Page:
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Deepen Discipleship

Mark 14-16


Lord, would You help me cling to the hope of the gospel? Lord, thank You that You came to conquer sin and death. Help me have faith to believe the power of the gospel. Help me trust fully in the gospel and not be lured by lesser hopes. Help me, as I open Your Word, to see the things You desire to teach me. Give me a heart to respond to your Word, Lord. In Jesus’ name, amen.

Read and Learn

Read Mark 14-16

Mark 14:1–72 Jesus moved relentlessly to the cross. The weight of the cross was already weighing heavily on Him. He paused to pray and ask God to take the cup of suffering away; however, even if the cup wasn’t removed, He was willing to do God’s will. He trusted God’s ways are always good.

This scene of peace in which Jesus prayed and the disciples slept was soon disrupted by His betrayal and arrest. Chaos and confusion set in as a soldier’s ear was cut off by Peter and a young man fled—probably Mark, the author of this Gospel. Following the arrest of Jesus, Peter found himself out in the courtyard being harangued by the crowd. He instantly moved to protect himself and denied Jesus, the One he loved. He was quick to betray his Savior, but he was also quick to weep over his sin.

Mark 15:1–47 The scene moves quickly now to the crucifixion. Pilate, giving in to the demands of the crowd, released Barabbas and had Jesus sent away to be scourged and crucified.

The whole scene is saturated with injustice. The crowd condemned Him to death; they were so consumed with sin they were blinded to the reality that their Savior stood in front of them. Yet the whole time, Jesus, the innocent One, remained silent. Amidst the loud accusations, He remained silent.

The pain was real. The mocking was relentless. The insults hurt. But His thoughts never turned to Himself; they remained fixed firmly on His good and loving Father who will never fail. He knew the One whom He could trust completely.

Keep in mind, our sins led to this moment. Our sins caused this travesty. As Jesus was nailed to the cross, so too were our sins, each and every one of them. Jesus experienced not only great physical trauma but also the worst kind of spiritual agony: being forsaken by God.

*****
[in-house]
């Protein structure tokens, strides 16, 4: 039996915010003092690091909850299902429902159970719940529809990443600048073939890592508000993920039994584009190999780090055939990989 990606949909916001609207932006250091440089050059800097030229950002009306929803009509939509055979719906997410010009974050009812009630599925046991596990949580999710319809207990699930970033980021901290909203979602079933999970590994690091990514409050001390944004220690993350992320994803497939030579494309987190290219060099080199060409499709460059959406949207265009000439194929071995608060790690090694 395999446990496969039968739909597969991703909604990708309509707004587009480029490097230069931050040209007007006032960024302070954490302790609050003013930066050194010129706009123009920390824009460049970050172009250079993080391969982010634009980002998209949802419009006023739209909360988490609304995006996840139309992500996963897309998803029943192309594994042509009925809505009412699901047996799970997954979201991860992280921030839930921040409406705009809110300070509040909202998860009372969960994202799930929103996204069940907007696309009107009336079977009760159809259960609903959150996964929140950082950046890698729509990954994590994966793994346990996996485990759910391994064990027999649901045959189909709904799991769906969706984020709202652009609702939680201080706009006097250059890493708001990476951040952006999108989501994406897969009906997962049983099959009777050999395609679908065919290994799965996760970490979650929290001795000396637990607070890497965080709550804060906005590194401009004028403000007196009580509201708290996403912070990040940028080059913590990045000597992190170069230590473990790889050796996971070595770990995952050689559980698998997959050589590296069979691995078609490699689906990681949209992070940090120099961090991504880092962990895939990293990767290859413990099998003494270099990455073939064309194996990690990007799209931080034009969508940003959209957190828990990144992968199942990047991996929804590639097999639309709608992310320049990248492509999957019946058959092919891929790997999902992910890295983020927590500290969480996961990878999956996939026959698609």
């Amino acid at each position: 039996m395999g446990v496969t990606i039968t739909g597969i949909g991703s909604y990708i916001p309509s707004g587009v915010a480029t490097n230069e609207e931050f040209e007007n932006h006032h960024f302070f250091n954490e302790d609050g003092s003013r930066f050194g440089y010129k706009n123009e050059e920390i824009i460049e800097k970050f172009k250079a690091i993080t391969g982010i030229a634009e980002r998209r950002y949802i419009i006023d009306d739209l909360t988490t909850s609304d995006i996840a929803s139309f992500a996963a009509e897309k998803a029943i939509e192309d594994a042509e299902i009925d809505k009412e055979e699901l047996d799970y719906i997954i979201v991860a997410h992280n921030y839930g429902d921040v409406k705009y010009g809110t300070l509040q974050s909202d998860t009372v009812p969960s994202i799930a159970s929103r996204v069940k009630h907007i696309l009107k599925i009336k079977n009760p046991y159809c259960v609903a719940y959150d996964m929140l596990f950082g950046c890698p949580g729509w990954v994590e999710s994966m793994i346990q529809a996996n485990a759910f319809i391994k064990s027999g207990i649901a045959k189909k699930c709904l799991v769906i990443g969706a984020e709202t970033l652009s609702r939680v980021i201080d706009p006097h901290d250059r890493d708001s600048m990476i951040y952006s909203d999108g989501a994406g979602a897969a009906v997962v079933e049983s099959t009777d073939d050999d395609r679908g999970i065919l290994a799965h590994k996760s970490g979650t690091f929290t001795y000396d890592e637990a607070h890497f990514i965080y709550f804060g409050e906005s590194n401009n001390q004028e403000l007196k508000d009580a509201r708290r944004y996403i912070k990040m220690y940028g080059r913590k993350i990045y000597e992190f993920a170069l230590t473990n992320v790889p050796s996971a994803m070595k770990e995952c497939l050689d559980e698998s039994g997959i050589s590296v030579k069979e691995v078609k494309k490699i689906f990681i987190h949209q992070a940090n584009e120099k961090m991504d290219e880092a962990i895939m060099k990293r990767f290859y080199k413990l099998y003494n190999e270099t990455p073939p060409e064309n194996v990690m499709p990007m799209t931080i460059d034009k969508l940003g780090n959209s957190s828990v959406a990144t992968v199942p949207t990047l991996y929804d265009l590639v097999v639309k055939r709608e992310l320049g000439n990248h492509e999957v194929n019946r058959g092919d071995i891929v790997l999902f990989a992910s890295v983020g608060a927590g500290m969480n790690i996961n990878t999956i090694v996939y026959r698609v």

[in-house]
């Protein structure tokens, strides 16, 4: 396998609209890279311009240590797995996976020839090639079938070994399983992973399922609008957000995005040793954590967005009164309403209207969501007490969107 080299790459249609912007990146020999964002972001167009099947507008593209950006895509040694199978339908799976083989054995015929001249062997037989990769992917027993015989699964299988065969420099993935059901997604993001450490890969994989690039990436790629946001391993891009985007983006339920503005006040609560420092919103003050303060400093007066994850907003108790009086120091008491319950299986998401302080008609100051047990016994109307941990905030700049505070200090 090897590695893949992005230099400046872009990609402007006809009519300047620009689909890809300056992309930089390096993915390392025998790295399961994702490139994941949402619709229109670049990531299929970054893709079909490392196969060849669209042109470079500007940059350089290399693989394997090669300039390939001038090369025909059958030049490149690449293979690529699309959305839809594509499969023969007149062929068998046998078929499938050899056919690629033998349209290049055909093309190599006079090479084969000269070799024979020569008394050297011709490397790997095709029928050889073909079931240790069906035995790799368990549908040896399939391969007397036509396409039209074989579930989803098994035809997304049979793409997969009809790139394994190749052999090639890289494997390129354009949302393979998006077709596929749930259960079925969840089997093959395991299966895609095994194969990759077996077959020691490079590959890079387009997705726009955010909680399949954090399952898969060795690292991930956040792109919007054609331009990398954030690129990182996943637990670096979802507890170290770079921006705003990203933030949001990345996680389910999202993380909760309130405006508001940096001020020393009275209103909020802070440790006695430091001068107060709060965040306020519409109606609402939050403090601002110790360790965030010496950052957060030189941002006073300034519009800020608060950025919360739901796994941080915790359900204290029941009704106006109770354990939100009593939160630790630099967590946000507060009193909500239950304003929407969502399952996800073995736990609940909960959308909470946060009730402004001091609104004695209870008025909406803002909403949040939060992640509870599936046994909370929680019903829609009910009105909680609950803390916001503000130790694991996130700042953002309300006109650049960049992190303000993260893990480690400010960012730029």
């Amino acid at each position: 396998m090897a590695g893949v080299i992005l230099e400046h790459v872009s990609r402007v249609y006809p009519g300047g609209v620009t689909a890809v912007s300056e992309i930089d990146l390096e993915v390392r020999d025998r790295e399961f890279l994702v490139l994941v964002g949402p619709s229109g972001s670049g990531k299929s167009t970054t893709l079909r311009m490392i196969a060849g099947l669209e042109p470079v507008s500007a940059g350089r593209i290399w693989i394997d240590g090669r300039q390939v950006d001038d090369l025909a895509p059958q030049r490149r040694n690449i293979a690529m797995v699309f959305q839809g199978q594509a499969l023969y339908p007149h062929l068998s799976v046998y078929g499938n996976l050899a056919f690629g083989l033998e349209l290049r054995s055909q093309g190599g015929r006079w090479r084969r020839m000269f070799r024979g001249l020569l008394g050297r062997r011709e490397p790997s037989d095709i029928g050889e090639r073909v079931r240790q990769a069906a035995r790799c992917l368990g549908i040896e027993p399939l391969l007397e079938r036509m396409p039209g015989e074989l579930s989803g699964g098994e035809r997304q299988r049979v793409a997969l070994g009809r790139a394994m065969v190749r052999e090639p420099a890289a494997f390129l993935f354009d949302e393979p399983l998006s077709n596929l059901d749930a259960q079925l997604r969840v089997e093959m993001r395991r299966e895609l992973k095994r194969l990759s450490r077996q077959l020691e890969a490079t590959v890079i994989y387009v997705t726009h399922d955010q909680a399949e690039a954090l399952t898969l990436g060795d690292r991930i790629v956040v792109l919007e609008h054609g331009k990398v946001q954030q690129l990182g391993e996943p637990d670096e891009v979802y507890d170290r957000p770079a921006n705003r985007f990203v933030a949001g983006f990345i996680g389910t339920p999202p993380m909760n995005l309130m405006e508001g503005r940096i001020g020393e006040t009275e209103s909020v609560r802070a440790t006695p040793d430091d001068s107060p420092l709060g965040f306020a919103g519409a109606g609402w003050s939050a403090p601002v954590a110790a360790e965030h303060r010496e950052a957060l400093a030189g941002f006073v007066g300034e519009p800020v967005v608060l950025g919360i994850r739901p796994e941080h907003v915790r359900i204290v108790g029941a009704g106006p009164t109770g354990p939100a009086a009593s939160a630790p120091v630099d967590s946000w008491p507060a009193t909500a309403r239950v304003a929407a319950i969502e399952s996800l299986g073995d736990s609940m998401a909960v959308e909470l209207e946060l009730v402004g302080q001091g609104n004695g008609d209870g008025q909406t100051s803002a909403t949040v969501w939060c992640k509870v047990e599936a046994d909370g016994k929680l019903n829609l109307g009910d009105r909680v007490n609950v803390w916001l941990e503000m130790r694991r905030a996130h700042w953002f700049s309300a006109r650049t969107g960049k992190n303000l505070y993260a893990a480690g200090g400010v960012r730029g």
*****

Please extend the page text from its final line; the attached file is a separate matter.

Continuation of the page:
But He was forsaken so we could be forgiven. In this scene, we see a marvelous picture of grace. The centurion who witnessed and even took part in the murder of Jesus had the scales removed from his eyes. He saw how Jesus died and declared that surely He was the Son of God. Mark seemed to have recorded this man’s testimony as an indication of his faith, and also as a vindication of Jesus. Even one who participated in the murder of Christ could be saved.

Mark 16:1–20 As we see in our passage, Jesus was buried and on the third day He rose again. He victoriously defeated death. The work of Christ wouldn’t be complete without the resurrection. If the resurrection hadn’t happened, death wouldn’t have been defeated.

But Jesus did rise from the dead. He did appear to the women at the tomb, and to the disciples in Galilee. The voice of the angel is the declaration of victory: “He has risen.” As we share the gospel with others, we have to be sure we’re communicating the full gospel. Jesus declares in Mark 16:15–16 that we must now go into the whole world and make known the glorious gospel.

Jesus fulfilled His mission and calling. He willingly went to the cross. He died for the forgiveness of sins and then victoriously rose from the grave. The gospel is the good news of victory that can be found in Christ alone. We, as His disciples, are called to proclaim this gospel to all nations.

Daily Verse for Meditation

Mark 14:22-25

22 And as they were eating, he took bread, and after blessing it broke it and gave it to them, and said, ‘Take; this is my body.’ 23 And he took a cup, and when he had given thanks he gave it to them, and they all drank of it.24 And he said to them, ‘This is my blood of the covenant, which is poured out for many.25 Truly, I say to you, I will not drink again of the fruit of the vine until that day when I drink it new in the kingdom of God.’

Reflect and Change
  1. In the midst of your suffering and pain, are you quick to go to God in prayer? Are your prayers marked by a desire for God’s will do be done in the midst of your suffering, or are they merely peppered with thoughts of self?
  2. Are there moments in your life when you’re prone to deny Jesus? Are there certain people with whom you find it dangerously easy to betray your Savior? When this happens, are you quick, like Peter, to grieve over such sin?
  3. There will be days when we’re insulted and mocked for what we believe. We’ll face injustice and work with those on the receiving end of a persecutor’s clenched fist. But in those moments we don’t need to fall back into fear. We need to run to the cross and consider it great joy to share in the sufferings of our Savior and Lord.
  4. Do you pray for the salvation of those who persecute the church? Do you pray that they too will have their eyes opened to the truth of what they’re doing and the fact that they, too, can be saved?
Go and Do
  • Pray that the Father will give you the opportunity to share the gospel with at least one person this week.  Set aside time to go out and share.